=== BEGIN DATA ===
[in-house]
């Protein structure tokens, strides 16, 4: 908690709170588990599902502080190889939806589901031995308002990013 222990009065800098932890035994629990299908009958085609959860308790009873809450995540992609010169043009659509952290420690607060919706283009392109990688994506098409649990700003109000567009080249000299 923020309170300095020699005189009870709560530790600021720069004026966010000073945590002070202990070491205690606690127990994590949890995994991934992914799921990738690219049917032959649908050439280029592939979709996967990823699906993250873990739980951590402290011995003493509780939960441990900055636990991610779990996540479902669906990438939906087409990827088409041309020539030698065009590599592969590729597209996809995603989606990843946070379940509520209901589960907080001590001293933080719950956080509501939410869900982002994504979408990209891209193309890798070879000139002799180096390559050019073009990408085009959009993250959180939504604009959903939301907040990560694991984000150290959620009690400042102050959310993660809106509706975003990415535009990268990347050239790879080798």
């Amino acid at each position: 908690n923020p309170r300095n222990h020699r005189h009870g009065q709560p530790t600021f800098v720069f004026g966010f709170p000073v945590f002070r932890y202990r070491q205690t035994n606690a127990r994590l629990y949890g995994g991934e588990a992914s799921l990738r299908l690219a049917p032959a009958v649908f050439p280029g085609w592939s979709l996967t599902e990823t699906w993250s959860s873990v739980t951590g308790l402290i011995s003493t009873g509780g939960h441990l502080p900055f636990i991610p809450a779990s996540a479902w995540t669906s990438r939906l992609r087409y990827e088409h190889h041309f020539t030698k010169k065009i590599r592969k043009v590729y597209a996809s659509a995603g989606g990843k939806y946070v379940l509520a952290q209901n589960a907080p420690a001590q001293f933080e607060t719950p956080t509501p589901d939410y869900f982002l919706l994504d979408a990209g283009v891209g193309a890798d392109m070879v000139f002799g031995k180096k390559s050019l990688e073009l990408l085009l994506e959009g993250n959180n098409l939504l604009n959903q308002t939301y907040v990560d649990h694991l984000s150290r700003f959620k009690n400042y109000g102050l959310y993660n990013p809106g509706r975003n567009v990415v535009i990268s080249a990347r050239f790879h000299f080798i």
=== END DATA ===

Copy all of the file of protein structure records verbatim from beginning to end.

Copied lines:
[in-house]
């Protein structure tokens, strides 16, 4: 908690709170588990599902502080190889939806589901031995308002990013 222990009065800098932890035994629990299908009958085609959860308790009873809450995540992609010169043009659509952290420690607060919706283009392109990688994506098409649990700003109000567009080249000299 923020309170300095020699005189009870709560530790600021720069004026966010000073945590002070202990070491205690606690127990994590949890995994991934992914799921990738690219049917032959649908050439280029592939979709996967990823699906993250873990739980951590402290011995003493509780939960441990900055636990991610779990996540479902669906990438939906087409990827088409041309020539030698065009590599592969590729597209996809995603989606990843946070379940509520209901589960907080001590001293933080719950956080509501939410869900982002994504979408990209891209193309890798070879000139002799180096390559050019073009990408085009959009993250959180939504604009959903939301907040990560694991984000150290959620009690400042102050959310993660809106509706975003990415535009990268990347050239790879080798």
């Amino acid at each position: 908690n923020p309170r300095n222990h020699r005189h009870g009065q709560p530790t600021f800098v720069f004026g966010f709170p000073v945590f002070r932890y202990r070491q205690t035994n606690a127990r994590l629990y949890g995994g991934e588990a992914s799921l990738r299908l690219a049917p032959a009958v649908f050439p280029g085609w592939s979709l996967t599902e990823t699906w993250s959860s873990v739980t951590g308790l402290i011995s003493t009873g509780g939960h441990l502080p900055f636990i991610p809450a779990s996540a479902w995540t669906s990438r939906l992609r087409y990827e088409h190889h041309f020539t030698k010169k065009i590599r592969k043009v590729y597209a996809s659509a995603g989606g990843k939806y946070v379940l509520a952290q209901n589960a907080p420690a001590q001293f933080e607060t719950p956080t509501p589901d939410y869900f982002l919706l994504d979408a990209g283009v891209g193309a890798d392109m070879v000139f002799g031995k180096k390559s050019l990688e073009l990408l085009l994506e959009g993250n959180n098409l939504l604009n959903q308002t939301y907040v990560d649990h694991l984000s150290r700003f959620k009690n400042y109000g102050l959310y993660n990013p809106g509706r975003n567009v990415v535009i990268s080249a990347r050239f790879h000299f080798i």